Well, it worked. I would have my flavoured coffee w/cream and a few macadamia nuts, a good lunch or a nice meal around five (nothing big after 7p) drink my 64oz of water, then go and do my power walk. Last Monday I was at 222 – this morning I weighed in at 217. I haven’t lost 5 lbs in a week since this whole thing started. And I admit, I felt great!! I finally had control over this thing…..

Compulsive Eating

Control…remember this word, we will be coming back to it…

I took and extra vacation day to rest up from the weekend and get a few things done. I ran my mom to her doctor appointment, we did a little shopping and I started and completed a small painting project. I got ADHD, what can I say? Anyhoo, I looked up and realized that it was about 7:15 and I had not had any dinner or water. I had a small salad for lunch, and I was very hungry so I made some tuna salad and poured myself 20oz of water. By 7:45, I had eaten the salad and managed to drink all 64 oz of water. The water was no problem, it was the food that I was having trouble with. On the Atkins Diet or any diet, you are advised to eat until satisfied, not stuffed. Because I was hungry, I was eating a bit more that I would have liked, but I noticed that I was trying to make do with two or three bites of food. I was equating the feeling of hunger and an empty stomach with the weight loss, when just the opposite is true. So I choked down a little more and finished off the rest of my allotted water.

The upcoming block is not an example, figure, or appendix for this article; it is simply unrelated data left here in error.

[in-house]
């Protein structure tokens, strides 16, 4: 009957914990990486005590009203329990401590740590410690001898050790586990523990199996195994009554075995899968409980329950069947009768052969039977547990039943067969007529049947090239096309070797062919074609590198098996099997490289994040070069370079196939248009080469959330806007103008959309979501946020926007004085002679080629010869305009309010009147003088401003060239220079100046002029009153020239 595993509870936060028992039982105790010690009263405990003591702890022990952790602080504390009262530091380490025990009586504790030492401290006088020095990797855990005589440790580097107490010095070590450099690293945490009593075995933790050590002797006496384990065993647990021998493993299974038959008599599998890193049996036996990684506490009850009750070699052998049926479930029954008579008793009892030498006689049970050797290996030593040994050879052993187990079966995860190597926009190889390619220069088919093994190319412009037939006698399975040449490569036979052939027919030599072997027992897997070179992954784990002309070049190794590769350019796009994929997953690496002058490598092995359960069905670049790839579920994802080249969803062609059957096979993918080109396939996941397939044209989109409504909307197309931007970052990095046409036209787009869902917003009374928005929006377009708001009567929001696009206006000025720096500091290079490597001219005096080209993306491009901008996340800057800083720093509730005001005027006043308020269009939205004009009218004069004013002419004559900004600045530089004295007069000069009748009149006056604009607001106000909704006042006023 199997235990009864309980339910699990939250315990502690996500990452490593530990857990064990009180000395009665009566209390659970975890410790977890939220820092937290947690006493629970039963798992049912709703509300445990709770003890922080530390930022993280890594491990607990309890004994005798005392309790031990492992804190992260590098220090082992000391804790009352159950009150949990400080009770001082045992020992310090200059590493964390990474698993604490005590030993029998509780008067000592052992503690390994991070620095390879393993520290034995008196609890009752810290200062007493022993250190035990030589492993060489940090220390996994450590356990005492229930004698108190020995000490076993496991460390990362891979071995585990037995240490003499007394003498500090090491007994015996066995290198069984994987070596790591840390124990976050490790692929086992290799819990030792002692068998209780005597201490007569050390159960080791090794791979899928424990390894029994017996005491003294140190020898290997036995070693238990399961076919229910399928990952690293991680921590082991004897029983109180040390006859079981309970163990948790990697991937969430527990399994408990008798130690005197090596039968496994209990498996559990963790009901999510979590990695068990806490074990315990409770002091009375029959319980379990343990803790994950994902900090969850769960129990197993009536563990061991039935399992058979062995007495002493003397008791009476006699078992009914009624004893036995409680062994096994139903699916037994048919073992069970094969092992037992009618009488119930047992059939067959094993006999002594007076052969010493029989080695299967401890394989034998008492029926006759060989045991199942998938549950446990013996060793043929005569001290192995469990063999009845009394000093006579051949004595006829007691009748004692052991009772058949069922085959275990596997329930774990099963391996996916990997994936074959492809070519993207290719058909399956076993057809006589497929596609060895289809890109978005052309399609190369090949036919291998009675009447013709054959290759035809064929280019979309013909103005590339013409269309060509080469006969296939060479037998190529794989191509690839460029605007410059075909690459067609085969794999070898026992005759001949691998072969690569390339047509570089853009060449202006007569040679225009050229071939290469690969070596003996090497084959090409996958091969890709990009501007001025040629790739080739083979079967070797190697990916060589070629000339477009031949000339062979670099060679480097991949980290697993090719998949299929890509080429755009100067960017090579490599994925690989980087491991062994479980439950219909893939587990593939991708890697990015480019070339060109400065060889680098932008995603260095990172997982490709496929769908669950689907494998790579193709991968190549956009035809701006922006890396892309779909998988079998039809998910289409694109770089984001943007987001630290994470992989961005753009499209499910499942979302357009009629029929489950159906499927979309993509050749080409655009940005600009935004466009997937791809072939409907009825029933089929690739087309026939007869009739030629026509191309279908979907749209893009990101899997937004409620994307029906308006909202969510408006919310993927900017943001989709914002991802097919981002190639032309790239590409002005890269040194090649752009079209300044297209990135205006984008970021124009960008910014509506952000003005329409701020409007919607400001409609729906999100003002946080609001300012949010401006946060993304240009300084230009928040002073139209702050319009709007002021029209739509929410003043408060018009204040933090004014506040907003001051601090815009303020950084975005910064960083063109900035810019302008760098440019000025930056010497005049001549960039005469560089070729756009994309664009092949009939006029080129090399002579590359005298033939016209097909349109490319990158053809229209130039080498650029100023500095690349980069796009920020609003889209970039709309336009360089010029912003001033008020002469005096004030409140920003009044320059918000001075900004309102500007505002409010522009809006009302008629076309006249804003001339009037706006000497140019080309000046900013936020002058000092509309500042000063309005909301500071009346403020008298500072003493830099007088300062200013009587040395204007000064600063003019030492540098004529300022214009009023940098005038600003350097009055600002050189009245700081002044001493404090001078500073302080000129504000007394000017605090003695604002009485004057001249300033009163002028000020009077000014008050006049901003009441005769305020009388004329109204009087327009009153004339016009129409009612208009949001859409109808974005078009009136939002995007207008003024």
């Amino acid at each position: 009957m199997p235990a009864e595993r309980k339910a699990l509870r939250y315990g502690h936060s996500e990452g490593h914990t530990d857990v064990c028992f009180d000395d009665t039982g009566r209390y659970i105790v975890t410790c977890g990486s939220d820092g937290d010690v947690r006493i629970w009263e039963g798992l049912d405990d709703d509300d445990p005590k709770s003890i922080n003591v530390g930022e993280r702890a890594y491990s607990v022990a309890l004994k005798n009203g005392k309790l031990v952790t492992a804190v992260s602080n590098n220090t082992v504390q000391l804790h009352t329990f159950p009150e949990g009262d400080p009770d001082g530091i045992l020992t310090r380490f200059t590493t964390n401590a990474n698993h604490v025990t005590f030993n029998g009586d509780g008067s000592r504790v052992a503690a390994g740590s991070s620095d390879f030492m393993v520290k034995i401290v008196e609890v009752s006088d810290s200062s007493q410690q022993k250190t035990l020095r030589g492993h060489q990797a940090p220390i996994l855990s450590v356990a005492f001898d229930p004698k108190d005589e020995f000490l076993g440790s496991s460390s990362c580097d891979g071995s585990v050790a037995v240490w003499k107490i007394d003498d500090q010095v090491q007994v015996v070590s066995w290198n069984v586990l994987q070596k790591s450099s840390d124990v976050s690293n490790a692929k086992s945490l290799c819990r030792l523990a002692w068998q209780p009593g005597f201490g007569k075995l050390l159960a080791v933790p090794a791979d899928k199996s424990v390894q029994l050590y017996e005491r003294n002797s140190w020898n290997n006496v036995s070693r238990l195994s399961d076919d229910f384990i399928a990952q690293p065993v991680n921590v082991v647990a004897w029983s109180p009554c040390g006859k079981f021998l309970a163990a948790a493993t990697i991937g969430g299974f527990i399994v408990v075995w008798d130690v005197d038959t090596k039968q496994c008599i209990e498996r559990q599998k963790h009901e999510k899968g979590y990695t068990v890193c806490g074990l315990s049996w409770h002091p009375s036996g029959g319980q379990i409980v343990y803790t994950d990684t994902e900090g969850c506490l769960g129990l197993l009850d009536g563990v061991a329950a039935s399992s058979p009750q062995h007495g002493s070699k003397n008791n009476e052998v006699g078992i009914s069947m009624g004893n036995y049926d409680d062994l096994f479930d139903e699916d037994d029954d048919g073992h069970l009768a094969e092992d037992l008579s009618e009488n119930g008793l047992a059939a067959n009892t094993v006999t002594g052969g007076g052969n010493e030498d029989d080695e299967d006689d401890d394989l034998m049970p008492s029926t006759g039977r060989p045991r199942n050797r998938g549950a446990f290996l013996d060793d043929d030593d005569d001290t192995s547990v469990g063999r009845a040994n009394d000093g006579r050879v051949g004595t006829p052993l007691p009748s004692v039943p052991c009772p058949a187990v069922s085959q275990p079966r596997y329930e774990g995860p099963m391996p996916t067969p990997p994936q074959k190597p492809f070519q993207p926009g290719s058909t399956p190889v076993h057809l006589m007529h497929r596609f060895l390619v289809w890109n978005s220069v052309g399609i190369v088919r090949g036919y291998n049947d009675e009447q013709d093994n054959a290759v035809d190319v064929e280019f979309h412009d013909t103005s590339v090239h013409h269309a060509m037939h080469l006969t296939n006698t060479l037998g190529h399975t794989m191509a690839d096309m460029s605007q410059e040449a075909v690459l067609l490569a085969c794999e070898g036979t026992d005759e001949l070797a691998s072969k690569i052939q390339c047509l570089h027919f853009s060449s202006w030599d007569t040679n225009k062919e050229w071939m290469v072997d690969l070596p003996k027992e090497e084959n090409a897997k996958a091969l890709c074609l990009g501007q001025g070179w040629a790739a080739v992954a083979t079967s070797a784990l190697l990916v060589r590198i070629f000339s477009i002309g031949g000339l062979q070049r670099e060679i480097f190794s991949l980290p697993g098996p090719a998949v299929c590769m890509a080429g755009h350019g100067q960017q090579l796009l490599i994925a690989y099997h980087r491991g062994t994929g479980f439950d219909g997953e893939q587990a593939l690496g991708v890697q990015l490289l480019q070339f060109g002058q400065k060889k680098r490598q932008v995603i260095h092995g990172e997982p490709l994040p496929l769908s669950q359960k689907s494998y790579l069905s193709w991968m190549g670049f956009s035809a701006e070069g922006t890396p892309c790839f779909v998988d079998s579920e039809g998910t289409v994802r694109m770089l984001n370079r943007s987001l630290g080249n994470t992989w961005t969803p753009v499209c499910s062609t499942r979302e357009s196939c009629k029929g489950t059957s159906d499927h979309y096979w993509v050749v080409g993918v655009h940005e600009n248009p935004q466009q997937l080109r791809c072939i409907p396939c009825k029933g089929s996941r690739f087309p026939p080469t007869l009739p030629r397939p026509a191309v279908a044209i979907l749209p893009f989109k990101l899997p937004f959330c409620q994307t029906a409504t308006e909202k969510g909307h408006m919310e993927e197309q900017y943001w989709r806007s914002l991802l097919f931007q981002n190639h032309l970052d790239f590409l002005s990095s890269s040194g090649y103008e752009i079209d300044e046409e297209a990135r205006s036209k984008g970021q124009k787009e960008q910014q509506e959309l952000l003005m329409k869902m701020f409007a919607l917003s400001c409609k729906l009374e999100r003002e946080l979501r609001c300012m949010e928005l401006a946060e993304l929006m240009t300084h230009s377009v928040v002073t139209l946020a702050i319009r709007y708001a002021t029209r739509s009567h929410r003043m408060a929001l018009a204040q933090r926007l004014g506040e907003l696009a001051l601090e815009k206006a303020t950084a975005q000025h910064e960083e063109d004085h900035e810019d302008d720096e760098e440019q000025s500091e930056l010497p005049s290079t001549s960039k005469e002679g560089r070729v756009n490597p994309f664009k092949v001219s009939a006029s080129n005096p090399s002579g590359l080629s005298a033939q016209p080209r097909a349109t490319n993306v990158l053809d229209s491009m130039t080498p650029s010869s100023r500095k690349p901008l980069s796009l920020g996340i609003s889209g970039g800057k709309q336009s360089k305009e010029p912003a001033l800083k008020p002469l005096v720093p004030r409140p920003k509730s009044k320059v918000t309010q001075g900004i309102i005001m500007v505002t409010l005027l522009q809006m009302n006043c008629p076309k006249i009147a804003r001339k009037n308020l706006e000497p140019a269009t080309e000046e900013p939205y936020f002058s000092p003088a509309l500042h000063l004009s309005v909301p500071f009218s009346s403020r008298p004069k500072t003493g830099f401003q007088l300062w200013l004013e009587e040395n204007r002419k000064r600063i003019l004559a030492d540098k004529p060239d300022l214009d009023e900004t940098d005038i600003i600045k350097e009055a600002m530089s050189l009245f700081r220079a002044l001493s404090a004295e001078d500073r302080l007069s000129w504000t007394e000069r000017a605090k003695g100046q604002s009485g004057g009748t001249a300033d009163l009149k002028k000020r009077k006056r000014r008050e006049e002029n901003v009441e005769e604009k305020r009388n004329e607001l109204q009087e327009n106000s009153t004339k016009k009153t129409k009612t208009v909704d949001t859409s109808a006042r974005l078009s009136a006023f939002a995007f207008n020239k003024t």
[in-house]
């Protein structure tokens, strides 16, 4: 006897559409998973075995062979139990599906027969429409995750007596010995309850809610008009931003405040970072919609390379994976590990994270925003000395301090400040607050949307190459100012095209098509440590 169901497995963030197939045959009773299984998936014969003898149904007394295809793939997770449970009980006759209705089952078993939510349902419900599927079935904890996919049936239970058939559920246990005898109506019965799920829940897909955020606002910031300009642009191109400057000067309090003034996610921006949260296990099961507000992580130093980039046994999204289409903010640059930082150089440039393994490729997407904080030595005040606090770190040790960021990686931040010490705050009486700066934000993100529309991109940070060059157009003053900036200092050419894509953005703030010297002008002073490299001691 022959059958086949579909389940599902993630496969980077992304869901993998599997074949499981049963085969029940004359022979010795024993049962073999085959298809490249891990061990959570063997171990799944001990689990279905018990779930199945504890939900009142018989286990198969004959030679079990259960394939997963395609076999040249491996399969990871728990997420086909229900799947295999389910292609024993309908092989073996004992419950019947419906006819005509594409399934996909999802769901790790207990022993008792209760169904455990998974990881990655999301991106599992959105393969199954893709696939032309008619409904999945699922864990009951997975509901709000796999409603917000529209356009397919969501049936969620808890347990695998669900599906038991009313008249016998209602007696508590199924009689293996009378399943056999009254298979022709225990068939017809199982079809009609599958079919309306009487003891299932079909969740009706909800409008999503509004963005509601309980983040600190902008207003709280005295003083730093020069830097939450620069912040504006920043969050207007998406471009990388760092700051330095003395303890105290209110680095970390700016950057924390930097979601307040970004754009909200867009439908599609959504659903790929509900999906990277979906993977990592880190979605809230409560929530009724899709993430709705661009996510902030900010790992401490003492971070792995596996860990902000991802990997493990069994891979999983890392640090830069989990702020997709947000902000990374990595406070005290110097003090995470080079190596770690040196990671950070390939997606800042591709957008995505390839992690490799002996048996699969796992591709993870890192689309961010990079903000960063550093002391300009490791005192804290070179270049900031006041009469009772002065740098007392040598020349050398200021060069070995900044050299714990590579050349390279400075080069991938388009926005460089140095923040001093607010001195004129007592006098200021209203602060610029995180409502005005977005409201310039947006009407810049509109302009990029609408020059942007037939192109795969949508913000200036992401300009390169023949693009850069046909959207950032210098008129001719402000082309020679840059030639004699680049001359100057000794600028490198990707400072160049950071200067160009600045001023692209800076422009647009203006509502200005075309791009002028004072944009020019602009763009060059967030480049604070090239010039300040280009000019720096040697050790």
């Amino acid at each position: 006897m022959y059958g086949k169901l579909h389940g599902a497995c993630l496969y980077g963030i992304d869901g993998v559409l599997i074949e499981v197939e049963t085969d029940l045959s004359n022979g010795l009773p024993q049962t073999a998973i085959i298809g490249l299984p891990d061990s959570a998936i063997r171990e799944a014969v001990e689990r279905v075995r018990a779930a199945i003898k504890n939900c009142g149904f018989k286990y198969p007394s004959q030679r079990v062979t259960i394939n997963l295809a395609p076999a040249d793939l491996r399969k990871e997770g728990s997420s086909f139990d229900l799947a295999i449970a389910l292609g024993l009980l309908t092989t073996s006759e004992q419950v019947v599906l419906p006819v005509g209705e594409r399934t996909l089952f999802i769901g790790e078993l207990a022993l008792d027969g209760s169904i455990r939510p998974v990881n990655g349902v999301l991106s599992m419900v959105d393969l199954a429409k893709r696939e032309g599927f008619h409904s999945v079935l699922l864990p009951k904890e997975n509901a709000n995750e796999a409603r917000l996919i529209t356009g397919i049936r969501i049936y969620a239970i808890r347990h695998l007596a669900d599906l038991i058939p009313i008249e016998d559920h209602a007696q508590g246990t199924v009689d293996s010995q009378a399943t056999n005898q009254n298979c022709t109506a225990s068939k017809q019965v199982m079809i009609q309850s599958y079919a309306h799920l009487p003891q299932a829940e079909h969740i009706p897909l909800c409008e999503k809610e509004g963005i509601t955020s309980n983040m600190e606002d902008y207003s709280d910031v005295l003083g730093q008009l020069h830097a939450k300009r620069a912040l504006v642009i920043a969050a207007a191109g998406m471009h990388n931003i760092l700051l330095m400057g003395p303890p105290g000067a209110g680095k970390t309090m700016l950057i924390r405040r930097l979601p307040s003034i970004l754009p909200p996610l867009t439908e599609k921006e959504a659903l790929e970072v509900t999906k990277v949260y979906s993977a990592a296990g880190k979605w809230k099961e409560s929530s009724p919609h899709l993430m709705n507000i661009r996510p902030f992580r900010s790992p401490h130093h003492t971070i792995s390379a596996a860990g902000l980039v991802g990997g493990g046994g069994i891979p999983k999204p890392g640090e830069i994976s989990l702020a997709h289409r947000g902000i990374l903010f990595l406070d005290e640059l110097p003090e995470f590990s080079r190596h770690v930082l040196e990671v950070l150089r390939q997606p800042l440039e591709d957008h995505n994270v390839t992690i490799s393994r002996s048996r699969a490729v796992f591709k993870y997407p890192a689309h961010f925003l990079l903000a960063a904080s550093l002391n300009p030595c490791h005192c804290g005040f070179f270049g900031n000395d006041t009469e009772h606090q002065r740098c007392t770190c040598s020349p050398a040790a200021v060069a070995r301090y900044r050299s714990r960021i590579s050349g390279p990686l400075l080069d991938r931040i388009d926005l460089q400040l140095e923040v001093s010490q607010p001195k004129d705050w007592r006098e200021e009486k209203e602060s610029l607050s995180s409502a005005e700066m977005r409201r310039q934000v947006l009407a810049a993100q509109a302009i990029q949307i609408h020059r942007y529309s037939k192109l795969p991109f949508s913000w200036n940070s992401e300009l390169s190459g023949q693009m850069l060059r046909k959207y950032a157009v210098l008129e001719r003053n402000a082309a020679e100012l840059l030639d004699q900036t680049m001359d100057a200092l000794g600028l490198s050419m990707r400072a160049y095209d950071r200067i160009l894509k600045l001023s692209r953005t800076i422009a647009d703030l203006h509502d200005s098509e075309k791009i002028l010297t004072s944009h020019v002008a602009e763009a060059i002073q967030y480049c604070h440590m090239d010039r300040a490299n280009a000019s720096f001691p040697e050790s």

Now, I usually go walking about an hour after my last meal. It was pretty late so I decided to do maybe a half hour on the stair stepper and call it good. That was before I got on the scale..

See, I am a scale junkie…I would say that I weigh myself 3-6 times a day. I use the scale to measure how much exercise, if any, that I would do that nite to either maintain my current weight or lose for the week. On a normal day of eating , if I weighed in before my walk, my weight would be up about 2 lbs.

When I weighed in tonite, the scale read 224 – seven pounds! I had a panic attack, my head literally swam. All that I could think about was how I blew it, how I shouldn’t have eaten that damn tuna (never mind that a gallon of water probably weighs 5lbs) and how I am not going to make my goal for the weigh in tomorrow. Then I looked in the mirror and something happened that made me almost get sick.

I didn’t like what I saw. You know how you look at circus mirrors and it’s all distorted? That’s how I looked. All that I could see was an old “before” image of me.

Emotional Eating

Well that did it – I bundled up and at 9:00 pm in 27 degree weather, I headed out for a four mile walk. Only, I didn’t walk. I felt crazy, just really anxious and the walk didn’t feel like it was doing any good. I still felt bloated, I felt bigger. So I started to run. Not jog, not fastwalk, but run – and run til I was out of breath. Then I would slow down, catch my breath and run some more. I probably was running two blocks and walking two blocks, something that I always wanted to be able to do at this point in my exercise training. And I tried to tell myself that I was finally getting to a new level, but I knew exactly what I was doing.